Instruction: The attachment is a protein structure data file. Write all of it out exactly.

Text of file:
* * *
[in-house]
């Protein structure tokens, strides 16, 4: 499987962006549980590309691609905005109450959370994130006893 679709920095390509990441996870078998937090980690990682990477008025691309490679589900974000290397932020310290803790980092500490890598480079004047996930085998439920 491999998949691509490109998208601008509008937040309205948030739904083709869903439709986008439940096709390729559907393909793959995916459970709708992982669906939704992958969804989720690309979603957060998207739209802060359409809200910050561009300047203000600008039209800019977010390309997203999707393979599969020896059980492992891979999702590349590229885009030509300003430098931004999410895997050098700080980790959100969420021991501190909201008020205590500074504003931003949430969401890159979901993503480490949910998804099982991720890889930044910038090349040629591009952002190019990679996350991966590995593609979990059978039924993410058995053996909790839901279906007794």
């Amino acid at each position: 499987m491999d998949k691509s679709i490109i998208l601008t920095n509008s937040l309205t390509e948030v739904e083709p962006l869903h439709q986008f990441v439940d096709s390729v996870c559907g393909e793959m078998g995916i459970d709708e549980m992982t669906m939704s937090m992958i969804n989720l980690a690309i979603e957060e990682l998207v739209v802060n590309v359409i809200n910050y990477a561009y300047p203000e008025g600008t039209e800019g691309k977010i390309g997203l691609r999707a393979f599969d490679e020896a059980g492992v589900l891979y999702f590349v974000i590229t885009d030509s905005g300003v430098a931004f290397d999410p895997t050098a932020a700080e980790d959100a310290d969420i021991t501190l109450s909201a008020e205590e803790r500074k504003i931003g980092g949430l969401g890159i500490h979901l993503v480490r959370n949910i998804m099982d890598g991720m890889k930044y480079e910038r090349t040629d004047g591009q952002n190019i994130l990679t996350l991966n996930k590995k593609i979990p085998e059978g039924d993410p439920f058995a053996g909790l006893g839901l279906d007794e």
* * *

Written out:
[in-house]
């Protein structure tokens, strides 16, 4: 499987962006549980590309691609905005109450959370994130006893 679709920095390509990441996870078998937090980690990682990477008025691309490679589900974000290397932020310290803790980092500490890598480079004047996930085998439920 491999998949691509490109998208601008509008937040309205948030739904083709869903439709986008439940096709390729559907393909793959995916459970709708992982669906939704992958969804989720690309979603957060998207739209802060359409809200910050561009300047203000600008039209800019977010390309997203999707393979599969020896059980492992891979999702590349590229885009030509300003430098931004999410895997050098700080980790959100969420021991501190909201008020205590500074504003931003949430969401890159979901993503480490949910998804099982991720890889930044910038090349040629591009952002190019990679996350991966590995593609979990059978039924993410058995053996909790839901279906007794």
């Amino acid at each position: 499987m491999d998949k691509s679709i490109i998208l601008t920095n509008s937040l309205t390509e948030v739904e083709p962006l869903h439709q986008f990441v439940d096709s390729v996870c559907g393909e793959m078998g995916i459970d709708e549980m992982t669906m939704s937090m992958i969804n989720l980690a690309i979603e957060e990682l998207v739209v802060n590309v359409i809200n910050y990477a561009y300047p203000e008025g600008t039209e800019g691309k977010i390309g997203l691609r999707a393979f599969d490679e020896a059980g492992v589900l891979y999702f590349v974000i590229t885009d030509s905005g300003v430098a931004f290397d999410p895997t050098a932020a700080e980790d959100a310290d969420i021991t501190l109450s909201a008020e205590e803790r500074k504003i931003g980092g949430l969401g890159i500490h979901l993503v480490r959370n949910i998804m099982d890598g991720m890889k930044y480079e910038r090349t040629d004047g591009q952002n190019i994130l990679t996350l991966n996930k590995k593609i979990p085998e059978g039924d993410p439920f058995a053996g909790l006893g839901l279906d007794e």